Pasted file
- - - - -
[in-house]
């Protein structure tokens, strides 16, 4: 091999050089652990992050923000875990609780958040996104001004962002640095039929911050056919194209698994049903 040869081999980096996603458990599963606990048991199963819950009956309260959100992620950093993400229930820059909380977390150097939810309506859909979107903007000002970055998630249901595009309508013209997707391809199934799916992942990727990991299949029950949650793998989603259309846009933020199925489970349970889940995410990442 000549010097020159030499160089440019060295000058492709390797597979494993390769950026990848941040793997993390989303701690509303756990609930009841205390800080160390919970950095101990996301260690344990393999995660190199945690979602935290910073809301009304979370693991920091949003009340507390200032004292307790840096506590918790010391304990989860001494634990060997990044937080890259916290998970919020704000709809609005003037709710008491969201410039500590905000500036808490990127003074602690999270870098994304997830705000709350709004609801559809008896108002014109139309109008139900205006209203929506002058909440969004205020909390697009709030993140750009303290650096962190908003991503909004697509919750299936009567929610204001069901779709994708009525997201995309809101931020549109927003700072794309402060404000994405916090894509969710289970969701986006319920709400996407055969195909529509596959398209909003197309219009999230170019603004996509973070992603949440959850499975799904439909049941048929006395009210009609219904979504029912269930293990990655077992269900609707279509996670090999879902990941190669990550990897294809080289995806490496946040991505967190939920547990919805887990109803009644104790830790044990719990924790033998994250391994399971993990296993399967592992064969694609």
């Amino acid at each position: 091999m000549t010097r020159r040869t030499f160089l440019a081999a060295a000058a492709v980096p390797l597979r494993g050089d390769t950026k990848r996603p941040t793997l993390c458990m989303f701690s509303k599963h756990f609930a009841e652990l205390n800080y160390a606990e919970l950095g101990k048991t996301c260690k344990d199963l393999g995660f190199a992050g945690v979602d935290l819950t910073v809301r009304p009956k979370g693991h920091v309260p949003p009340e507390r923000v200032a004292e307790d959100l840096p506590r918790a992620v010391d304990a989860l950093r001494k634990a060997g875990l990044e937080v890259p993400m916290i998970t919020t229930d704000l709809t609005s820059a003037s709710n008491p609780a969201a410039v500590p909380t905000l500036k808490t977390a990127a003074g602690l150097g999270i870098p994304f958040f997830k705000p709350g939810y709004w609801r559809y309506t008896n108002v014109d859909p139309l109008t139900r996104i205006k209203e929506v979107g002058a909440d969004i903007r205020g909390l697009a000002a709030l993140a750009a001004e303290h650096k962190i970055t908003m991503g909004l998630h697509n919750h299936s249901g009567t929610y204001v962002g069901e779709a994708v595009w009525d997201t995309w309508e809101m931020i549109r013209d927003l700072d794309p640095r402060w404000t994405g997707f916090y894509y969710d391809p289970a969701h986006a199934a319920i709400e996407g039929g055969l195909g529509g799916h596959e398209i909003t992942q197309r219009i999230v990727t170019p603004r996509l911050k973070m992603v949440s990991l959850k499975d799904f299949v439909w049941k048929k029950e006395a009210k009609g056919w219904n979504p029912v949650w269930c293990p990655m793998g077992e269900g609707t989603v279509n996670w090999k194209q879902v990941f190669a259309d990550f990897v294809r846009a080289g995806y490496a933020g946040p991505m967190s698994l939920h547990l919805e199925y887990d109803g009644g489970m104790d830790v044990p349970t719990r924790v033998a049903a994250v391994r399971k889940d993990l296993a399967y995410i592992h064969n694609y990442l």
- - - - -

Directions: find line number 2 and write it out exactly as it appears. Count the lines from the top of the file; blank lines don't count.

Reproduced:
């Protein structure tokens, strides 16, 4: 091999050089652990992050923000875990609780958040996104001004962002640095039929911050056919194209698994049903 040869081999980096996603458990599963606990048991199963819950009956309260959100992620950093993400229930820059909380977390150097939810309506859909979107903007000002970055998630249901595009309508013209997707391809199934799916992942990727990991299949029950949650793998989603259309846009933020199925489970349970889940995410990442 000549010097020159030499160089440019060295000058492709390797597979494993390769950026990848941040793997993390989303701690509303756990609930009841205390800080160390919970950095101990996301260690344990393999995660190199945690979602935290910073809301009304979370693991920091949003009340507390200032004292307790840096506590918790010391304990989860001494634990060997990044937080890259916290998970919020704000709809609005003037709710008491969201410039500590905000500036808490990127003074602690999270870098994304997830705000709350709004609801559809008896108002014109139309109008139900205006209203929506002058909440969004205020909390697009709030993140750009303290650096962190908003991503909004697509919750299936009567929610204001069901779709994708009525997201995309809101931020549109927003700072794309402060404000994405916090894509969710289970969701986006319920709400996407055969195909529509596959398209909003197309219009999230170019603004996509973070992603949440959850499975799904439909049941048929006395009210009609219904979504029912269930293990990655077992269900609707279509996670090999879902990941190669990550990897294809080289995806490496946040991505967190939920547990919805887990109803009644104790830790044990719990924790033998994250391994399971993990296993399967592992064969694609």